Comedian Lewis Black has brought proceedings in the Los Angeles Federal Court against streaming giant Pandora for breach of copyright, seeking more than $10 million in damages in relation to sixty-eight of his works. Black, who became famous through his appearances on The Daily Show, is the latest comedian to pursue a claim against the platform.

The total claims by comedians now amount to more than $70 million, and include lawsuits by names such as Andrew Dice Clay, Nick Di Paolo and the estates of Robin Williams and George Carlin earlier this year.

The series of lawsuits seek to challenge the compensation model paid by Pandora to comedians and ‘spoken word’ artists. For musical compositions, Pandora pays royalties to the owners of copyright in the sound recording and the underlying written music. However, comedians do not receive the same benefits, and are paid compensation for the recording but not the composition itself.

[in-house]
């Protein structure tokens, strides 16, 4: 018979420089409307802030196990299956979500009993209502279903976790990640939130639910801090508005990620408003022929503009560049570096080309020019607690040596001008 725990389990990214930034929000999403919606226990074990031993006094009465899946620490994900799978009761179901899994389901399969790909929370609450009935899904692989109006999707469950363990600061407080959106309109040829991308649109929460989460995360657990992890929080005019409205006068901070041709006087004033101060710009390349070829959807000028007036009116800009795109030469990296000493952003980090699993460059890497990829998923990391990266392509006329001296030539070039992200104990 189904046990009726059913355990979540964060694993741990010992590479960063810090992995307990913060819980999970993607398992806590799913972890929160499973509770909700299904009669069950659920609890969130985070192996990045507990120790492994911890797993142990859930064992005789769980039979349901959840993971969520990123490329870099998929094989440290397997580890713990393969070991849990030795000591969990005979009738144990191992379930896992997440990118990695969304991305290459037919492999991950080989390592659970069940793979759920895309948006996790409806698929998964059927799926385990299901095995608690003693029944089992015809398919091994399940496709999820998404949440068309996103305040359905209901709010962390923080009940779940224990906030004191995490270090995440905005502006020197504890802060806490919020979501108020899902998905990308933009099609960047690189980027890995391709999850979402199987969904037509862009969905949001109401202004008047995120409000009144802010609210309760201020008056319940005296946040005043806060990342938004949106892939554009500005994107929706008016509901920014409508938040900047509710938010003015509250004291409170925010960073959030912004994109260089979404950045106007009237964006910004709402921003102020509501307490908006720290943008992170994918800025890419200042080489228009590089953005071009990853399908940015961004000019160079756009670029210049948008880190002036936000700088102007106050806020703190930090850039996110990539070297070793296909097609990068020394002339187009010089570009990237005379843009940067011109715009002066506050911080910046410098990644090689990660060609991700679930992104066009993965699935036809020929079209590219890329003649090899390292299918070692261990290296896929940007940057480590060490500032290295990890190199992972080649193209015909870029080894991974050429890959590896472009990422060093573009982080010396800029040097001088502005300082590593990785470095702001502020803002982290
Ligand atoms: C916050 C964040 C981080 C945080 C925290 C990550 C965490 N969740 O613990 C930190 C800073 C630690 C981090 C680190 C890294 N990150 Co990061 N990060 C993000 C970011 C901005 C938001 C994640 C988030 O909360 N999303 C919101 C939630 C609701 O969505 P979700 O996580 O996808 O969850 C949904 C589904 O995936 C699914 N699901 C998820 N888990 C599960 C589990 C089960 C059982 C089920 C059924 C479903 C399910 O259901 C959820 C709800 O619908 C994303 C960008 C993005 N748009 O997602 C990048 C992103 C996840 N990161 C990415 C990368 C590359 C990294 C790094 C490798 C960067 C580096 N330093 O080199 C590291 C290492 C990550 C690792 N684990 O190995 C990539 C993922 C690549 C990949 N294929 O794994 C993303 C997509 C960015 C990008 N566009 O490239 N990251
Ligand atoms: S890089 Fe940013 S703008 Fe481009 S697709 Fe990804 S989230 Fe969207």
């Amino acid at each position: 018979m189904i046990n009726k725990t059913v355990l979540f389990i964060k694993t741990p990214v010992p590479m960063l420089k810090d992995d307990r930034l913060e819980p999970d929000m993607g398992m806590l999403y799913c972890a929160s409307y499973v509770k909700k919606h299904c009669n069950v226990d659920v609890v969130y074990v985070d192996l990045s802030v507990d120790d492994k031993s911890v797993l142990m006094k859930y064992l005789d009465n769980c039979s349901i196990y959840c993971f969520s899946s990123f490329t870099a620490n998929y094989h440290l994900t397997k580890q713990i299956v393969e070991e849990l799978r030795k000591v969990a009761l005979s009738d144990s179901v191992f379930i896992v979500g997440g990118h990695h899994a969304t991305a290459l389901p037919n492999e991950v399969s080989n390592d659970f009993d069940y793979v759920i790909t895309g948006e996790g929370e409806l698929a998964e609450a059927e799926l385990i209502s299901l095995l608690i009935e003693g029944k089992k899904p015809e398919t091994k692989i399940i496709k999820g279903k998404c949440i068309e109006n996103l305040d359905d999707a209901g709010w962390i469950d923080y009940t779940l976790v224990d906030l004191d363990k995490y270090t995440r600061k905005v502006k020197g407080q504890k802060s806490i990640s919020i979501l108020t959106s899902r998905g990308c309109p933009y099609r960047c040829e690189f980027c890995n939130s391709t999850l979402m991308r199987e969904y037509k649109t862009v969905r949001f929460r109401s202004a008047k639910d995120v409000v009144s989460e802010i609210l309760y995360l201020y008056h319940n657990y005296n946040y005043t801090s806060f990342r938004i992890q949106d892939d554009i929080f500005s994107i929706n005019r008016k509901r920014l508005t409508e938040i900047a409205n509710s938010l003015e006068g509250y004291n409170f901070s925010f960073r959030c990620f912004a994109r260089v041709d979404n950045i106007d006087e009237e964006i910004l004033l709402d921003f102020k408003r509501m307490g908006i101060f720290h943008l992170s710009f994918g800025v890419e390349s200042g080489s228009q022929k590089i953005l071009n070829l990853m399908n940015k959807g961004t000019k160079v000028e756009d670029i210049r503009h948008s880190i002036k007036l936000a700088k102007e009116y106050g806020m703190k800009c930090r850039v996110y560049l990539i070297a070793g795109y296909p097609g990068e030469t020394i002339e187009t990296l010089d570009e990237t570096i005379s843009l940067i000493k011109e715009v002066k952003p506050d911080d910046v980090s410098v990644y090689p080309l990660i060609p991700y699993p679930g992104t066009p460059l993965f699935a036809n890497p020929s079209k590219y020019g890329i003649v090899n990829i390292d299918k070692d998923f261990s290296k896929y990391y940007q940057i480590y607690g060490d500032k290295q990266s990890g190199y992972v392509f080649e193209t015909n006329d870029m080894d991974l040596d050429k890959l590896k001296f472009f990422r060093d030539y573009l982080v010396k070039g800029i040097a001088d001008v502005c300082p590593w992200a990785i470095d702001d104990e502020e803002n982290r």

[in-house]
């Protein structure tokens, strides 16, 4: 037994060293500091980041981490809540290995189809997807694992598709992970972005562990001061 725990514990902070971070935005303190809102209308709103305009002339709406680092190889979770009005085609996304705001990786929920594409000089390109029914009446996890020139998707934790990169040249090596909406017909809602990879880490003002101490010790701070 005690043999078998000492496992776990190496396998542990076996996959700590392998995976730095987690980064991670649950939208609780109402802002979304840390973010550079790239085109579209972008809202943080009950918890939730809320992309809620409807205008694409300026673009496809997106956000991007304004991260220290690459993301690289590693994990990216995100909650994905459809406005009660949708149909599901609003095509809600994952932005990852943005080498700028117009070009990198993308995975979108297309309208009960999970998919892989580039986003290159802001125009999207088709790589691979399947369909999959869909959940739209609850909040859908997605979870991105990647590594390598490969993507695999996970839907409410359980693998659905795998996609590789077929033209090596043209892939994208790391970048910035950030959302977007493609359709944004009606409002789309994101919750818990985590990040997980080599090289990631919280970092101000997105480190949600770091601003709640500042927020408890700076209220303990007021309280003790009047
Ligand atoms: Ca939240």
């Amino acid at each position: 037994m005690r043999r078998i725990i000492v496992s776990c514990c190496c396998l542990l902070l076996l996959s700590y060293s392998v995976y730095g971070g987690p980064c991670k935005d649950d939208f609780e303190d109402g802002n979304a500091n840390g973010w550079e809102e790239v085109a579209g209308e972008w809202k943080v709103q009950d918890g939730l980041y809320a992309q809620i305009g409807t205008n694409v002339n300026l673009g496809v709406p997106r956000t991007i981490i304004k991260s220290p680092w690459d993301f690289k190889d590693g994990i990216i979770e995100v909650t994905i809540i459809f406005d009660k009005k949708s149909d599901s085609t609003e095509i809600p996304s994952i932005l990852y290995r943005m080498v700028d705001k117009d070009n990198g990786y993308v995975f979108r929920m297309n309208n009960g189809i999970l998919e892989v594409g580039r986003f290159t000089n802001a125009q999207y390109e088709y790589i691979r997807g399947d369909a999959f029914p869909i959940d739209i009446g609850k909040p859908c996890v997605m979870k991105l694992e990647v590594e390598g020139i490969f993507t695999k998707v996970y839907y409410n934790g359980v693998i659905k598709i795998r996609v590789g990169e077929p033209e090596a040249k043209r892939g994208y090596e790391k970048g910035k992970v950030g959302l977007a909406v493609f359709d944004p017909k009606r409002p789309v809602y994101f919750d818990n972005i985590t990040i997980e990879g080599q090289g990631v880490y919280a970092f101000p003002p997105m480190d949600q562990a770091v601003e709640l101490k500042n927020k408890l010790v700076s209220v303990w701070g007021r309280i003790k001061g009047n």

Spoken Giants, a rights administration company representing hundreds of comics such as Black, is seeking to challenge this anomaly, arguing: ‘It’s the equivalent of saying a license with Columbia Records to stream a Bob Dylan album negates the need to also pay song-writing royalties to him’.

Pandora is the largest digital broadcast and streaming music provider in the US. The lawsuit accuses Pandora of behaving typically of ‘Goliaths’ by deciding to infringe Black’s copyright and ‘deal with the consequences later’. The lawsuit refers to a financial filing document by Pandora in 2017, prior to its acquisition by current parent company SiriusXM, which listed as a ‘liability’ that it streamed comedy without obtaining publishing rights.

If Black and others are successful, the case will have major implications for comedians as rights holders, both on Pandora and other streaming platforms.